Exercise with Hearing Aids – Everything You Need to Know
If you’re a new hearing aid wearer, you might be concerned that having a hearing aid comes at the expense of a healthy and active lifestyle. However with today’s advances in hearing technology, it’s not just acceptable to wear hearing aids while exercising – it’s actually recommended. Here’s what you need to know.
Why exercise with hearing aids?
While some wearers might be tempted to take their hearing aids out during exercise for protection, there are three good reasons why you should leave them in.
It makes for a safer workout
Improved hearing makes for safer physical activity. This is particularly true for those of us who enjoy exercising outdoors where it’s important to remain aware of potential hazards. If you’re jogging down the street, for example, you’ll want to ensure you can hear approaching cars or other pedestrians. It also means other people can alert you to risks you might not be aware of.
You can listen to music
If your hearing aid connects to a wireless device, you can get motivated with a playlist that keeps you moving. Just ensure that it’s turned down enough to hear what’s going on around you, so you’re aware of any risks (see above).
You can communicate with others
Communication is vital if you’re playing a team sport, but it’s just as important when you’re going for a walk with a friend. Leaving your hearing aids in means that you can stay connected with those around you while you exercise.
Are there any forms of exercise I can’t do?
You’ll have to take your hearing aids out before swimming, or any other activity that causes them to be fully submerged in water. While most modern hearing aids are resistant to light moisture, they aren’t designed for underwater use.
If you wear a behind-the-ear hearing aid, it’s also a good idea to discuss your choice of exercise with a Bay Audio clinician first. Because they sit on the outside of your head, they’re more exposed to sweat and potential damage.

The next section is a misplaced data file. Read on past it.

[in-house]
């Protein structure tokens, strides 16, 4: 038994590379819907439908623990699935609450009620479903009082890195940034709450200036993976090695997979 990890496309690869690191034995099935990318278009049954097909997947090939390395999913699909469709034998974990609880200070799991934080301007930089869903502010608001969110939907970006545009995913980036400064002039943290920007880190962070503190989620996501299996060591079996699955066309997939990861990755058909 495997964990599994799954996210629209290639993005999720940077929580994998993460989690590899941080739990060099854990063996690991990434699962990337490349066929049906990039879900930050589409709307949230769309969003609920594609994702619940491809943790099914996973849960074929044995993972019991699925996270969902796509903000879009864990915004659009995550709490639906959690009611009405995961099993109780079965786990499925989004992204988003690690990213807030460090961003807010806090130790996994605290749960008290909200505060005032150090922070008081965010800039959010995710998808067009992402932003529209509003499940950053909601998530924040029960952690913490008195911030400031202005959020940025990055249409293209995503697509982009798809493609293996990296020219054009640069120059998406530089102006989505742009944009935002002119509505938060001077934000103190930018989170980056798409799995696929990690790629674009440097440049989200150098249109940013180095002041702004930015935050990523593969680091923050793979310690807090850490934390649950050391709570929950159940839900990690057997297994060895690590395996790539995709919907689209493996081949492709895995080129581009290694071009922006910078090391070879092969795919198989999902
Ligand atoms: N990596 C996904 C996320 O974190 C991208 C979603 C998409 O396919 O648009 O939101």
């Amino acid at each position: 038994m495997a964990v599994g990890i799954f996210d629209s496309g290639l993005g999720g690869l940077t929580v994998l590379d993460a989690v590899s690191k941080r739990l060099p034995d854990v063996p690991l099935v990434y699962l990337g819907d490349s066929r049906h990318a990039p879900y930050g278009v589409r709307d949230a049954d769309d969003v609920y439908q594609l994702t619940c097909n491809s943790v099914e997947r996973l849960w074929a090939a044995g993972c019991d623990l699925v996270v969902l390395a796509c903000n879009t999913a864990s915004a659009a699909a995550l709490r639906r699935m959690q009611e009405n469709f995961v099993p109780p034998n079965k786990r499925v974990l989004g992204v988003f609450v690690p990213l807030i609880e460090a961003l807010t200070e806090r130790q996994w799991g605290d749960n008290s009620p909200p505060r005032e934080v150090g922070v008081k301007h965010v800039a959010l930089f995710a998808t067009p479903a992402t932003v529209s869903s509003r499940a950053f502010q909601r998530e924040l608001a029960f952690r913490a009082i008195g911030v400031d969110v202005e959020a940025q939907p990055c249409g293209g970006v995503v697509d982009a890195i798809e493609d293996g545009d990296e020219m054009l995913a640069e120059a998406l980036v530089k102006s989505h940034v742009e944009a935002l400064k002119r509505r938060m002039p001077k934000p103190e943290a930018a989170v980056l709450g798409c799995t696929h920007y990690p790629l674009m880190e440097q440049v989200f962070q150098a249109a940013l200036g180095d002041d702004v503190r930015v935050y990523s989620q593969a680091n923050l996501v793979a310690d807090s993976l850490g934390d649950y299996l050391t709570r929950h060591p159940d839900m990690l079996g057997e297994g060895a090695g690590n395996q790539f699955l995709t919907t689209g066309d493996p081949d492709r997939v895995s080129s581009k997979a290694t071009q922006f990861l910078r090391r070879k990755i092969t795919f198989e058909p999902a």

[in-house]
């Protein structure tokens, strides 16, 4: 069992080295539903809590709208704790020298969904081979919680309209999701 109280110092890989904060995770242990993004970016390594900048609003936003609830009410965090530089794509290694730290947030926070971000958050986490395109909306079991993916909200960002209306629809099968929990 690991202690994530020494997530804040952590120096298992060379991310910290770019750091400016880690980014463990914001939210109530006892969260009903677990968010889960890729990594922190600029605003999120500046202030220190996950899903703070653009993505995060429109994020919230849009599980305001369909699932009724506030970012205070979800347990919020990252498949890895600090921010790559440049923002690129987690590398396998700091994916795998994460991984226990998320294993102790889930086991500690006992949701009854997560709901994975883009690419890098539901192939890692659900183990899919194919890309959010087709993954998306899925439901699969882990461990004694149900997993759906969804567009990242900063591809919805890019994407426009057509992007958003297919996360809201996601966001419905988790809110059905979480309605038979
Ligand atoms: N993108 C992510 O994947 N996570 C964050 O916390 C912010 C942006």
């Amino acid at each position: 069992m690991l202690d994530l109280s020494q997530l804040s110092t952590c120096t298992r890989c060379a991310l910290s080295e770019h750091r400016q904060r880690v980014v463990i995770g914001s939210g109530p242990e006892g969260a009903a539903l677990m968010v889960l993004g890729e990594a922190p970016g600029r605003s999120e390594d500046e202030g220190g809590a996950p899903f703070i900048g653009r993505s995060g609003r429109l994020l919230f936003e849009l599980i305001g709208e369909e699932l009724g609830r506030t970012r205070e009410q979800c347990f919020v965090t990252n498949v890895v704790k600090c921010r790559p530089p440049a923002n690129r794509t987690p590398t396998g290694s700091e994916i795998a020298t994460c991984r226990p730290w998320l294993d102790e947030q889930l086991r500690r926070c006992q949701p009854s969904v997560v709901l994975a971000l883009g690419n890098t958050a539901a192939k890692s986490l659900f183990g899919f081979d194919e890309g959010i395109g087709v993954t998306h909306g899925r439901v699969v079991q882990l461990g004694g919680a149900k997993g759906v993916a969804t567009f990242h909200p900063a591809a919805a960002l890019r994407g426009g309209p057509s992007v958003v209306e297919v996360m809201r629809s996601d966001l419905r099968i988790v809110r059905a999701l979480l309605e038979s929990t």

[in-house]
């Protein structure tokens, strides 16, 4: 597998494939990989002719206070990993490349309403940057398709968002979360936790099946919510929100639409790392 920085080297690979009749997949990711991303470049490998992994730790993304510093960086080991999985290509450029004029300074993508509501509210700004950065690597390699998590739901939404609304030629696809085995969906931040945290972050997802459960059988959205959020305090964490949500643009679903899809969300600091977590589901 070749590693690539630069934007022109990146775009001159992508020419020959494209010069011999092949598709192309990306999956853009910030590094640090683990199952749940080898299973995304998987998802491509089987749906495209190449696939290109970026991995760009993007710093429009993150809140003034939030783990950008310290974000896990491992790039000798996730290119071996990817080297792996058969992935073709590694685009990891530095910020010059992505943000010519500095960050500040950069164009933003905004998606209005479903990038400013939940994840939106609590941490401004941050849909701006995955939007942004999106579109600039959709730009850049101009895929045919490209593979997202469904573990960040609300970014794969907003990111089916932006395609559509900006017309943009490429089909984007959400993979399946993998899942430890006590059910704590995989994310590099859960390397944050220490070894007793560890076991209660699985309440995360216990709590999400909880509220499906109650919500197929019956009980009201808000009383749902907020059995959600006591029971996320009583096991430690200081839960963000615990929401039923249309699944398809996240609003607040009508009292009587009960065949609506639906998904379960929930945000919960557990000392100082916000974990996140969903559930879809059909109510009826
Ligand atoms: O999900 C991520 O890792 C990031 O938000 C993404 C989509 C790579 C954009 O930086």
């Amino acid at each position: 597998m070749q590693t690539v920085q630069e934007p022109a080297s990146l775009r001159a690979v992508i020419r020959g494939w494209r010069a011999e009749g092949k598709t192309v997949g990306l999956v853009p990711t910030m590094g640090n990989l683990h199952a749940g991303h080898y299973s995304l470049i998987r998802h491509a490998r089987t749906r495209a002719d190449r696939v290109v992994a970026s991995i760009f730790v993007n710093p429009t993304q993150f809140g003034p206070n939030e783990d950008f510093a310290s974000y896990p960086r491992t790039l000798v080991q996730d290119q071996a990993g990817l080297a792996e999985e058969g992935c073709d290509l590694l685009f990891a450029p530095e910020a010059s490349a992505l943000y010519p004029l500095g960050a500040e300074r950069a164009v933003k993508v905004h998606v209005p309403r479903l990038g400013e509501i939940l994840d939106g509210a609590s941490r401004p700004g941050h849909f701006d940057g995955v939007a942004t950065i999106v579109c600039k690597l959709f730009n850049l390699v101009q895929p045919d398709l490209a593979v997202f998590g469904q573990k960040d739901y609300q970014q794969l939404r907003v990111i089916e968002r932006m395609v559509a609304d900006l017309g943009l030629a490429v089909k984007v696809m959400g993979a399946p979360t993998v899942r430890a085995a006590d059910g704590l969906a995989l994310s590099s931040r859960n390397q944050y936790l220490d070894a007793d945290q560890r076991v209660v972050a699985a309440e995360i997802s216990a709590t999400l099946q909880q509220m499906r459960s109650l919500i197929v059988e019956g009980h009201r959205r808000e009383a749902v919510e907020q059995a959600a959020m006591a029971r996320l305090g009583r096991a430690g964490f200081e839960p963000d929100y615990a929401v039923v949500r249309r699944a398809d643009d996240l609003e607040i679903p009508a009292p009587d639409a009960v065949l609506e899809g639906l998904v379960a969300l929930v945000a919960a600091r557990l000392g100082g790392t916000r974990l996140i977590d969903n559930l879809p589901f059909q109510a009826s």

4 tips for exercising with hearing aids
- Get your hearing aids insured if you lead a particularly active lifestyle. Knowing accidental damages are covered will give you peace of mind while working out.
- Wear earplugs if you go swimming so water doesn’t get trapped in your ear. Not only can this damage your hearing aid, but it can also lead to ear infections.
- Consider using a clip to prevent hearing aids from falling out during contact sports (see our list of hearing aid accessories below).
- Wear clothes that don’t interfere with your hearing aids. Caps, hooded sweatshirts, and sunglasses can sometimes displace them during physical activity.
Post-workout care for hearing aids
Give your hearing aids a routine clean after each workout to remove any sweat or dirt. This should include:
- Using a clean cloth to dry off any moisture.
- Sanitizing with an antimicrobial spray to prevent bacterial growth (give them another wipe down after this).
- Remove any excess dirt or wax with a pick.
- Shower to ensure your ears are clean before reinserting your hearing aids.
Hearing aid accessories for exercise
If you’re constantly at the gym or staying active, there are some hearing aid accessories that can make exercise a little easier. For example:
Purpose-made dehumidifiers and dehydrating boxes will completely dry out your hearing aids after a workout, in anywhere from 45 minutes to overnight. They’re a worthwhile investment for anyone who enjoys an intense workout or swims often.
Hearing aid clips
Clips attach to your clothing or extend behind the back of your head to prevent hearing aids from falling out, making them particularly useful for contact sports.
If you wear a behind-the-ear hearing aid, it’s worth housing it in a sweat-resistant pouch during your workout. These washable protectors will ensure no sweat or moisture enters the circuitry.
Discuss your exercise plans with a hearing professional
Your local Bay Audio clinicians can answer any questions you have about exercising with hearing aids and provide the accessories you need.